Ushering in a new era of capability for the UAE’s growing defense business is the Al Tariq glide-bomb kit family produced by Tawazun Dynamics. The joint venture between Tawazun (51 percent) and South Africa’s Denel Dynamics (49 percent) was announced in September 2012 at the AAD show in Pretoria. Based on Denel’s Umbani weapon, Al Tariq is a modular family of bomb kits that turn regular freefall bombs into stand-off precision-guided weapons.
Making its public debut at the Dubai Airshow is the Air Tractor AT-802i, an agricultural aircraft heavily modified for counter-insurgency/light attack/ISR missions. The aircraft were purchased by the UAE with a mission system integrated by Iomax, and it is believed that a batch of 24 is nearing the end of delivery after the first arrived at the end of 2010. The U.S.-based company has now migrated the mission system from the Air Tractor AT-802 to the outwardly similar Thrush 510P airframe and launched the aircraft as the ArchAngel at this year’s Paris Air Show.
The U.S. Defense Security Cooperation Agency (DSCA) last week notified Congress of another massive sale to Gulf countries by American companies. Saudi Arabia is buying air-launched weapons worth $6.8 billion for its new F-15SA Strike Eagles; the UAE is buying air-launched weapons worth $4 billion for its F-16s. The main U.S. contractors to benefit are Boeing (providing SLAM-ER and Harpoon missiles and small-diameter bombs) and Raytheon (providing JSOW missiles and Paveway “smart” bombs).
On Wednesday, NASA and the Department of Homeland Security (DHS) will demonstrate a new radar device capable of detecting human heartbeats trapped behind as much as 20 feet of solid concrete rubble. The device, called Finding Individuals for Disaster and Emergency Response (Finder), will be shown at the Virginia Task Force 1 Training Facility at 9850 Furnace Road (use 9900 for GPS) in Lorton, Va. beginning at 10:30 a.m. on September 25. NASA’s Jet Propulsion Laboratory in Pasadena, Calif., developed Finder in collaboration with the DHS’s Science and Technology Directorate.
At MAKS 2013 the Russian air force exhibited Red 33, its second upgraded Beriev A-50U Awacs aircraft. Built in 1984, it was modernized from the A-50M standard last year and redelivered in February this year. Work on the A-50U began in 2008. Aerial trials followed in 2009 on the industry-owned prototype Side 37.
The U.S. Navy’s estimated $7 billion Next Generation Jammer (NGJ) development does not duplicate any existing airborne electronic attack capability. But the potential exists for some “overlap” with electronic attack systems being developed by other U.S. military services, the Government Accountability Office (GAO) advises.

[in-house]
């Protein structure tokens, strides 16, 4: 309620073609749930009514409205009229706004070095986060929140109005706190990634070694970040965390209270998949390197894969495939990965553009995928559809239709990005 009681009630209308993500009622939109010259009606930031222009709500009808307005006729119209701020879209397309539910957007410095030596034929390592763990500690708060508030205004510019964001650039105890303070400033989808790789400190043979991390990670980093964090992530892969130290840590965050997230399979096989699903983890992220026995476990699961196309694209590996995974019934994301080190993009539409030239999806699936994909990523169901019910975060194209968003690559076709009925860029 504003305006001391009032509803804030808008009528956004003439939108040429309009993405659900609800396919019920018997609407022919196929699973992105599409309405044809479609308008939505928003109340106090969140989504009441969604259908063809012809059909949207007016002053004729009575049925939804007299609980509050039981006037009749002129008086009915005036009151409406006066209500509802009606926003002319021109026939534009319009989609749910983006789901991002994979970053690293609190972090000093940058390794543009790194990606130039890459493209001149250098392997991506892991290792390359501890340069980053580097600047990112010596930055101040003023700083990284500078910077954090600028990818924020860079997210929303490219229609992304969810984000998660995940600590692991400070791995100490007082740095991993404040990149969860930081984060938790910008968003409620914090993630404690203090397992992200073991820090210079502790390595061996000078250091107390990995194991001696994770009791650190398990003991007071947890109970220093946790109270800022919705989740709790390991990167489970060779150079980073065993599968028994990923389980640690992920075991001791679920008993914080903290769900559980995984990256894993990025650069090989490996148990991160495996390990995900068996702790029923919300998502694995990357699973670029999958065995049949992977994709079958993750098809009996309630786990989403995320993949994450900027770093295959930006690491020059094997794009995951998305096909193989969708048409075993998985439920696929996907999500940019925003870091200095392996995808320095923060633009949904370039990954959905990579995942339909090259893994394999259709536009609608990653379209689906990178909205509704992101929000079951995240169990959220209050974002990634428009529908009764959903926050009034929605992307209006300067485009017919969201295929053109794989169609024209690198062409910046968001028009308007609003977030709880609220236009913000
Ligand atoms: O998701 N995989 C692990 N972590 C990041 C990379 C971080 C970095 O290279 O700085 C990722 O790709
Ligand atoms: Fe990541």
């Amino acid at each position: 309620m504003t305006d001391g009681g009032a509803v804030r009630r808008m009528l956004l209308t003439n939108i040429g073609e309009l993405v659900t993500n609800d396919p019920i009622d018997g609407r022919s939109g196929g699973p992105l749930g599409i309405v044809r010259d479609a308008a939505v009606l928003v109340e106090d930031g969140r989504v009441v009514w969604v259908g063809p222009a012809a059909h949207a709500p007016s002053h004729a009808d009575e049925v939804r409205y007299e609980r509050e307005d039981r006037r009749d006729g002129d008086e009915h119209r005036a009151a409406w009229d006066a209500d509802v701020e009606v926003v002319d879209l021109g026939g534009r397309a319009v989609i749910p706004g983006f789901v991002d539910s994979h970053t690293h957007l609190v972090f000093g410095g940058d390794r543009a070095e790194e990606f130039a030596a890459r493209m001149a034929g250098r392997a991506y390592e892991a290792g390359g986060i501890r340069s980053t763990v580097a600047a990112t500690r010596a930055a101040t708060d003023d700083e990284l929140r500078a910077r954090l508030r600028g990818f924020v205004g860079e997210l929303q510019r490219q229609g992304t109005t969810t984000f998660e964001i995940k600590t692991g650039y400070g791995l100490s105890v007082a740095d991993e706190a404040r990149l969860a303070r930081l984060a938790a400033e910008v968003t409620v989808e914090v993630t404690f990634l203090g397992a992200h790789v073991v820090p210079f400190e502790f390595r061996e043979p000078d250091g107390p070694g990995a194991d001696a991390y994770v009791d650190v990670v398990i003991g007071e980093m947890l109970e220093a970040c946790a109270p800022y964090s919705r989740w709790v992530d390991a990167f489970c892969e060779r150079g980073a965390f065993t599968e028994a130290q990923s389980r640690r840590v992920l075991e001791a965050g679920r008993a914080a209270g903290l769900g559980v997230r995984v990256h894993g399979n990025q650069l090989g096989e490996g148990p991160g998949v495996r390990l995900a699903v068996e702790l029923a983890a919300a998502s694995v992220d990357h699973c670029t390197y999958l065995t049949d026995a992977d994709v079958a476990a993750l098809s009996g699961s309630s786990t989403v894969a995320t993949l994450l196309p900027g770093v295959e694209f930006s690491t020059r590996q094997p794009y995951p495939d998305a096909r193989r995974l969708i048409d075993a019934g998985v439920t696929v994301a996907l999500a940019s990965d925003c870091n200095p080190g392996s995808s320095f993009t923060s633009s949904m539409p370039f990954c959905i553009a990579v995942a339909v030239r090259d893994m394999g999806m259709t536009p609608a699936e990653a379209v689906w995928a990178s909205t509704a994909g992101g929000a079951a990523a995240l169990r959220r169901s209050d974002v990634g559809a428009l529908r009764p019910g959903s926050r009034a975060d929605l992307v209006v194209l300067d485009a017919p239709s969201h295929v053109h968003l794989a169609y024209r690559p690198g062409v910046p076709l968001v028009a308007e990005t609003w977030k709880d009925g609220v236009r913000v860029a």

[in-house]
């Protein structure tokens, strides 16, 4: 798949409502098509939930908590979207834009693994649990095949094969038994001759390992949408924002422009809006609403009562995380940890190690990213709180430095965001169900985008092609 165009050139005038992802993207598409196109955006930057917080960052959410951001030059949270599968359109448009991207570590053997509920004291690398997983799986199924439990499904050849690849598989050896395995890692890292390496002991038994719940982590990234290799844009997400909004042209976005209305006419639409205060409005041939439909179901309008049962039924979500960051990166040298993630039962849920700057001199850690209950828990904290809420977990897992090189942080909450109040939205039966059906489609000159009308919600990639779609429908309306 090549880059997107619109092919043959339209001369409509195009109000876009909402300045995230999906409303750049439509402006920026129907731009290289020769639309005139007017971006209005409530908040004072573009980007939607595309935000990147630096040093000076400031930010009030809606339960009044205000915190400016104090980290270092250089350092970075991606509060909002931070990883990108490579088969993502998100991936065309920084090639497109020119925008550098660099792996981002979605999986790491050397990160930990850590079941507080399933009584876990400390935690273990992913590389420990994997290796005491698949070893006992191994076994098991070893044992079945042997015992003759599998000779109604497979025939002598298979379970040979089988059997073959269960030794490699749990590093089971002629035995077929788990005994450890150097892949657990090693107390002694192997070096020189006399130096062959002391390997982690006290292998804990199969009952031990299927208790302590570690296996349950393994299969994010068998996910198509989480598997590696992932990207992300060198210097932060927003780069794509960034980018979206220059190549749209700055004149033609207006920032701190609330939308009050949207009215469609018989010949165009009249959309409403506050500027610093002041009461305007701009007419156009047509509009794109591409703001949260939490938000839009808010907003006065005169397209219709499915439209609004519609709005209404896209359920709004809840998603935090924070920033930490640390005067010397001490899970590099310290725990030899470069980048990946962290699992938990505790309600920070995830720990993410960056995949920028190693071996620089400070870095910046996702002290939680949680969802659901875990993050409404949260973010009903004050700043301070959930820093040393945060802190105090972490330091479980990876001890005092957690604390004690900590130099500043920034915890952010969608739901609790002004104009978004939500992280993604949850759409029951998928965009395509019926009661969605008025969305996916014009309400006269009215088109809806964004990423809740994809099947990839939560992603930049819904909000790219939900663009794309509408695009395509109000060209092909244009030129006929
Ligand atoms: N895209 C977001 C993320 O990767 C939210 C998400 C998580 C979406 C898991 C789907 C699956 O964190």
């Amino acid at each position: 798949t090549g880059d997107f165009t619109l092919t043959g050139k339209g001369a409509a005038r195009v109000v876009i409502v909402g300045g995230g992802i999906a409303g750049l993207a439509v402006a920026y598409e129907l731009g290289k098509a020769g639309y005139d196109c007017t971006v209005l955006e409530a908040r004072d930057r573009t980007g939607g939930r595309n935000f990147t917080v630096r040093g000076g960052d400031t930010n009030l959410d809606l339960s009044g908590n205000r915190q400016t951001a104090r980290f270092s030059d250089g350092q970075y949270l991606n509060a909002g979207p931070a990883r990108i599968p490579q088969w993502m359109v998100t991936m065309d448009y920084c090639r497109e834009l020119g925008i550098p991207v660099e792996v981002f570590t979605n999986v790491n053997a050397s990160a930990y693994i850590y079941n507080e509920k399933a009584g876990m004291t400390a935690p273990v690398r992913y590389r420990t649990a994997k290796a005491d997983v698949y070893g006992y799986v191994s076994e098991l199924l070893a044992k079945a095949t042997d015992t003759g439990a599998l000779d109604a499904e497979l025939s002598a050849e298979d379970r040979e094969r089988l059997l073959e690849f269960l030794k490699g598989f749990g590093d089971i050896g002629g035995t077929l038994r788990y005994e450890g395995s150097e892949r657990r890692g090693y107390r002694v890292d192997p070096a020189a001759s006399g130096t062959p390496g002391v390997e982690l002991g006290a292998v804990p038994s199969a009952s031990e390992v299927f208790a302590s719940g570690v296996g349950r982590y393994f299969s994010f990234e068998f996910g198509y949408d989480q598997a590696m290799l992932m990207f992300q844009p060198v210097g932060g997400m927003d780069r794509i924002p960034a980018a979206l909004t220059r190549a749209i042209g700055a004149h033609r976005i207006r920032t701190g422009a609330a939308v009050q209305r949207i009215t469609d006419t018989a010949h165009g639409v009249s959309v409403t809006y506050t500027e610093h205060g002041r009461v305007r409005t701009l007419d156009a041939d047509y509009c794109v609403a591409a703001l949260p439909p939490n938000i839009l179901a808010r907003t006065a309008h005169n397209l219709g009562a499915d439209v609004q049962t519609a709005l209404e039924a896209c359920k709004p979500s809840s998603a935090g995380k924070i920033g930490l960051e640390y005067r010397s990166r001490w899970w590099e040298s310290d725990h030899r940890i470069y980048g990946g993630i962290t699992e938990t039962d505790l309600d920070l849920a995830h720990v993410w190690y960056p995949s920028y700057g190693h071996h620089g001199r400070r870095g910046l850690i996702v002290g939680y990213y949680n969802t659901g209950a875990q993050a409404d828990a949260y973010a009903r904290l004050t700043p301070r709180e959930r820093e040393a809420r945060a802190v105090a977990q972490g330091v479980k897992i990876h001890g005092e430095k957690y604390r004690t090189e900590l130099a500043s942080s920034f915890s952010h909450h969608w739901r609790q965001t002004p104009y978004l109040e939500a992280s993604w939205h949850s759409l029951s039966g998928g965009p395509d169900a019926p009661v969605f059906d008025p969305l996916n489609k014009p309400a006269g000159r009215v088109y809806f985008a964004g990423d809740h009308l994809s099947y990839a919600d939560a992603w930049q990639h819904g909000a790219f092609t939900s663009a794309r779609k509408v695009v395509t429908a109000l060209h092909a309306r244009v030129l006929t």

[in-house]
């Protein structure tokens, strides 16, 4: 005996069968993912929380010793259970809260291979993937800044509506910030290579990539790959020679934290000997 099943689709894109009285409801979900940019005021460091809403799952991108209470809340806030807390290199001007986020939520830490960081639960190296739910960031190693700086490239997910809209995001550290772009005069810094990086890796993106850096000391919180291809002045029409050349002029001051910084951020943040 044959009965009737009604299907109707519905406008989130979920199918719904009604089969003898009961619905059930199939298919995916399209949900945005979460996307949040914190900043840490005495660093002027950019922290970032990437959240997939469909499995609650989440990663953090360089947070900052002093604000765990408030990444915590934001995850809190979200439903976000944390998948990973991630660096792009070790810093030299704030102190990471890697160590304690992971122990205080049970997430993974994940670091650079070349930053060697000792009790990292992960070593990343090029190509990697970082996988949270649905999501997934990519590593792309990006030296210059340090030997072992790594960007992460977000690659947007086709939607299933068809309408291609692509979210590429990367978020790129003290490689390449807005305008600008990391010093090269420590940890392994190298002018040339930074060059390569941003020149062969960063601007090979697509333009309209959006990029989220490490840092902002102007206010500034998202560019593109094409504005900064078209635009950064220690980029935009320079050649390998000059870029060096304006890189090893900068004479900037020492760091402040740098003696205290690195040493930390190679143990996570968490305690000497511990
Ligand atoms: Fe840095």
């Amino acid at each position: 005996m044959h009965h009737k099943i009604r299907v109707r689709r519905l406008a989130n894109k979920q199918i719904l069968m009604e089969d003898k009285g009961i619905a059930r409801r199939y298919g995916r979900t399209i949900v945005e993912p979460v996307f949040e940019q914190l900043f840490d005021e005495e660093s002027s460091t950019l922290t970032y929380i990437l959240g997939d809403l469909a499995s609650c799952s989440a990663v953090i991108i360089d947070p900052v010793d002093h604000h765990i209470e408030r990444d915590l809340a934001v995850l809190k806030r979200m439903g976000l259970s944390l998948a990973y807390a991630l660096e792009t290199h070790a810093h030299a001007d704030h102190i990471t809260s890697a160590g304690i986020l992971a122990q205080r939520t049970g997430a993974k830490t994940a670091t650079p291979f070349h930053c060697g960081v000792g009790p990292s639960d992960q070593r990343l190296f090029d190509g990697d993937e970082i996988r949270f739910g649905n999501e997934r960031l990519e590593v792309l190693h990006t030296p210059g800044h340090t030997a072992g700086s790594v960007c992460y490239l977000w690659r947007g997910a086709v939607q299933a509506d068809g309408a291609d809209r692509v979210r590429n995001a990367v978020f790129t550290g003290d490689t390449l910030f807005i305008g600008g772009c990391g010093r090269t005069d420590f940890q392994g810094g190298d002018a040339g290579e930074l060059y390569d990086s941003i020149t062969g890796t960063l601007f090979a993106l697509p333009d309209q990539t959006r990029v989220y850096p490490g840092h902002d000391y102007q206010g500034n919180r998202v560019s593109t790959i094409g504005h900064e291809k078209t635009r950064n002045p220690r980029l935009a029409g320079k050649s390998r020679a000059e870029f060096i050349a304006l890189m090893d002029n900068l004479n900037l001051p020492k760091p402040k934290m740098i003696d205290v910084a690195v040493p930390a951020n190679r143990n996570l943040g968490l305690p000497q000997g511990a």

Raytheon Systems revealed a series of planned upgrades to the Paveway IV “smart” 500-pound bomb for the UK Royal Air Force (RAF). In British service since 2008, the weapon has been dropped more than 1,000 times, said T.J. Marsden, chief engineer of weapons systems for Raytheon’s UK subsidiary. He described Paveway IV as the UK’s primary air-to-ground weapon.
Plenty of new and unique equipment is on display in and outside the Elbit Systems pavilion (Chalet A198), according to the Israeli company’s new president and CEO Butzi Machlis. This includes the SPS-65-V5 self-protection system for the Hermes 900 and other UAVs; a wide-area full motion video sensor for the same drone; unattended ground sensors; and a ‘mini’ version for helicopters of Music, the Elbit DIRCM system that protects airliners from ground-launched missiles. Meanwhile, the company’s U.S.
Italian avionics group Elettronica is demonstrating the Virgilius integrated electronic warfare (EW) architecture system at its Paris Air Show exhibit (Hall 1 E294), as well as the ELT/572 directional infrared countermeasures (DIRCM) system for protecting against man-portable air defense (Manpad) weapons. It has also unveiled its latest self-protection suite for combat search-and-rescue helicopters.
Here at Le Bourget, Rafael is launching the latest member of its Spice (smart, precise impact, cost-effective) family of precision-guided glide bombs, the Spice 250. The company’s Spice 1000 and 2000 have now been in service for some time with several customers, and they are combat-proven. These Spice variants comprise guidance and wing kits that are applied to standard Mk 83 1,000-pound and Mk 84 2,000-pound warheads, the wings giving them a range of around 60 km for the Spice 2000 and 100 km for the Spice 2000.
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